In the appeal, Walters argued that the funds from the issuance never touched public coffers and that the public had no liability for the bonds. She rejected the argument that the issuance could not have happened without the municipality’s involvement, noting that Ursinus could have used other methods of financing. 

Justice P. Kevin Brobson authored the unanimous Pennsylvania Supreme Court decision that conduit-bond borrowers aren’t subject to state public agency prevailing wage laws.

The Commonwealth Court agreed with Ursinus’s arguments, and after IBEW appealed to the state Supreme Court, the case was finally put to rest. 

 ”Neither [the bond proceeds] nor the debt service payments made by Ursinus ever entered, rested in, or otherwise flowed through the Authority’s coffers,” the court wrote in the ruling.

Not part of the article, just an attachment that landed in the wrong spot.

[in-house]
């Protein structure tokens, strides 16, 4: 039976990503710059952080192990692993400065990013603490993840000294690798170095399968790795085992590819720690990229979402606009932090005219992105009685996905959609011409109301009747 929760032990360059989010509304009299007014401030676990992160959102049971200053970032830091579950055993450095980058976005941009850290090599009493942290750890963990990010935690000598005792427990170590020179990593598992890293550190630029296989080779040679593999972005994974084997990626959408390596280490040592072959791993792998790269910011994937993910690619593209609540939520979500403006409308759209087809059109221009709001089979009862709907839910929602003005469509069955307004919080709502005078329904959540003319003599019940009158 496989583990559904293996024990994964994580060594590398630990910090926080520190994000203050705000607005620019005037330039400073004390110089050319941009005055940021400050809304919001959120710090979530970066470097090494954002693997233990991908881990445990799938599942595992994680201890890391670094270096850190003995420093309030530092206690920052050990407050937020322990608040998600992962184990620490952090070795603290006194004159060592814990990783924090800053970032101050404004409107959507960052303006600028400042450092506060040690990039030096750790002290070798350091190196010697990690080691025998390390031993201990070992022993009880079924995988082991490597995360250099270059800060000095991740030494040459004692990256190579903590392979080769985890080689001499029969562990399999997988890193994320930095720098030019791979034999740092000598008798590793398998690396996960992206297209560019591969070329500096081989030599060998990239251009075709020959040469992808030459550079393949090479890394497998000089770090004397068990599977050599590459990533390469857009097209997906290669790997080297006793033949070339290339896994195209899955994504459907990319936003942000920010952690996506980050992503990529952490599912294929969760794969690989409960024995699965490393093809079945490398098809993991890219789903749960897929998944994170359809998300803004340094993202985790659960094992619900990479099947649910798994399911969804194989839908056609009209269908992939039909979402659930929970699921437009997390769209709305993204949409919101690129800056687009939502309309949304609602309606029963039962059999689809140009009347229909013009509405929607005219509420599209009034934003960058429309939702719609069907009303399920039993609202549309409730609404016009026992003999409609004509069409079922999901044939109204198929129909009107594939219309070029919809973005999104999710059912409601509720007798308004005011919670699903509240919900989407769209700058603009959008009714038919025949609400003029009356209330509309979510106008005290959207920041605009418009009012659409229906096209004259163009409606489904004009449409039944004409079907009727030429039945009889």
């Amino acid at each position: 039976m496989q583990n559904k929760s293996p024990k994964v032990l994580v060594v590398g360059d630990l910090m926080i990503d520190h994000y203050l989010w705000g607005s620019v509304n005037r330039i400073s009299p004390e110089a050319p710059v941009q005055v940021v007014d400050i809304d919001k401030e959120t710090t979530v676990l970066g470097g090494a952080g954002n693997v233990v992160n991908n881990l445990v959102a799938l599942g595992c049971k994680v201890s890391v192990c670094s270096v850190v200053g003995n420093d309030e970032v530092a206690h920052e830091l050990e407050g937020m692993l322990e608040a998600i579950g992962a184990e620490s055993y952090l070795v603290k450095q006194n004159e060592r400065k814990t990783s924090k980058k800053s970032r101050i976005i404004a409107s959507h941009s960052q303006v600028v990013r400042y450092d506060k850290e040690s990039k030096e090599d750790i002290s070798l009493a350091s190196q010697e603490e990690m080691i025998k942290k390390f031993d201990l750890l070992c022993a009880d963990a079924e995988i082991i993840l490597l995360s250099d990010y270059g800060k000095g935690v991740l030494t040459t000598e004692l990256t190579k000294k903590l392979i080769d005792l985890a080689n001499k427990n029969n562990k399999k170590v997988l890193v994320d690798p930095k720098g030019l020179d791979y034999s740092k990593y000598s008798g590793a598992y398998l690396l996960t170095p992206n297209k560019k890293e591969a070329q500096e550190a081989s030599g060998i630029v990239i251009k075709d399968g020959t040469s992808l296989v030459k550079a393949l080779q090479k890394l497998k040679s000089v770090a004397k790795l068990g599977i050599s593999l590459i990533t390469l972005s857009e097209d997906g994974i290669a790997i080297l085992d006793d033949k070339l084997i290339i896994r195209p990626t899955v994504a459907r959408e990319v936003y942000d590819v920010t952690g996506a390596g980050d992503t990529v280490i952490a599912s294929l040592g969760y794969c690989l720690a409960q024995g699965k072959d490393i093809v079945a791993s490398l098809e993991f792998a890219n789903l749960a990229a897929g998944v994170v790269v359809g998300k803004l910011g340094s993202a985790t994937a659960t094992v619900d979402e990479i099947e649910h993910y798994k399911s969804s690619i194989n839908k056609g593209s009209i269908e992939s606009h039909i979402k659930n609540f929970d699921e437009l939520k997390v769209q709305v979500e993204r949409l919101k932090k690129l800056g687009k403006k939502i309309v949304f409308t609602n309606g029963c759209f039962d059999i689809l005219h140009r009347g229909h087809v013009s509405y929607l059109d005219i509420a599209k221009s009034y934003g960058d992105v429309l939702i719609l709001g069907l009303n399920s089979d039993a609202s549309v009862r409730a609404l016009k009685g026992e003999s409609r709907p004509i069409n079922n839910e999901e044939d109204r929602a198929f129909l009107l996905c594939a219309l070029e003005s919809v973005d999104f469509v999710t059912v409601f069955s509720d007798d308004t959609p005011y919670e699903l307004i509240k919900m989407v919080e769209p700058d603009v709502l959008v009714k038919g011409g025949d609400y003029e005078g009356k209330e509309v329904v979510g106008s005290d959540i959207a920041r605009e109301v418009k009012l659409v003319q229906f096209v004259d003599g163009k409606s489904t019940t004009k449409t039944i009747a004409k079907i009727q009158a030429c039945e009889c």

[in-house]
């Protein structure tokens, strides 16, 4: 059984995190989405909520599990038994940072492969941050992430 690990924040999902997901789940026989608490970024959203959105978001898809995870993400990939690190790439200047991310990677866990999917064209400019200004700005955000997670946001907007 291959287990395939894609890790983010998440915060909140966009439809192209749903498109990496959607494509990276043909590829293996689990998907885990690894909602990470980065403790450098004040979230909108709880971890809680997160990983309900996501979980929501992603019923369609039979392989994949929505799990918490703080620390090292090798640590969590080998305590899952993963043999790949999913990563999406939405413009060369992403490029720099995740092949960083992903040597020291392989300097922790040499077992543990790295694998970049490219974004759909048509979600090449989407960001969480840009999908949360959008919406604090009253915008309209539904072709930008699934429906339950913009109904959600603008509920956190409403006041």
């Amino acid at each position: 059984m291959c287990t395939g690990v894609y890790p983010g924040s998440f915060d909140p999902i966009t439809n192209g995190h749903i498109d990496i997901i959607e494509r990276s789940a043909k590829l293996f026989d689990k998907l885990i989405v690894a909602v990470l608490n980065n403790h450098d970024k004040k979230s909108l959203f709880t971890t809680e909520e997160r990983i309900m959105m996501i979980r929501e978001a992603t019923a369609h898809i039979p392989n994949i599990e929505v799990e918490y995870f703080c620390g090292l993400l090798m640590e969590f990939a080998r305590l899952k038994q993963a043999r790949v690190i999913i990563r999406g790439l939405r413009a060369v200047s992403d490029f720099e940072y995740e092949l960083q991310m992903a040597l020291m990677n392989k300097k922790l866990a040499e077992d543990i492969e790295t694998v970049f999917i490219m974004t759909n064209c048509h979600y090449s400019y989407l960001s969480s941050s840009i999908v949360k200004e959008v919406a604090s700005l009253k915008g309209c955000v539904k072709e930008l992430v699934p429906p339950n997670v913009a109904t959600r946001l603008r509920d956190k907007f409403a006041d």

The Supreme Court’s ruling will not change any policies, Walters noted, but rather protects the status quo.

Had the court sided with the IBEW, Waters said, it would have “brought havoc on private nonprofit projects.” 

Walters said the uncertainty that proliferated while the case worked its way to the Supreme Court motivated several nonprofits to finance their projects outside of Pennsylvania, with some opting to use the National Finance Authority instead.

The ruling comes at a time when Pennsylvania is working hard to become appealing to businesses, Walters noted — the Pennsylvania Chamber of Business and Industry wrote an amicus brief for the case and celebrated the ruling.

Rhodes noted that the two final rulings were unanimous, an increasingly rare occurrence in Pennsylvania courts.

 ”I think that sanity was restored by the Commonwealth Court and the Pennsylvania Supreme Court,” Rhodes said. “That’s very comforting for many authorities, municipal authorities, industrial development authorities, etc., that serve in a conduit issuer role.”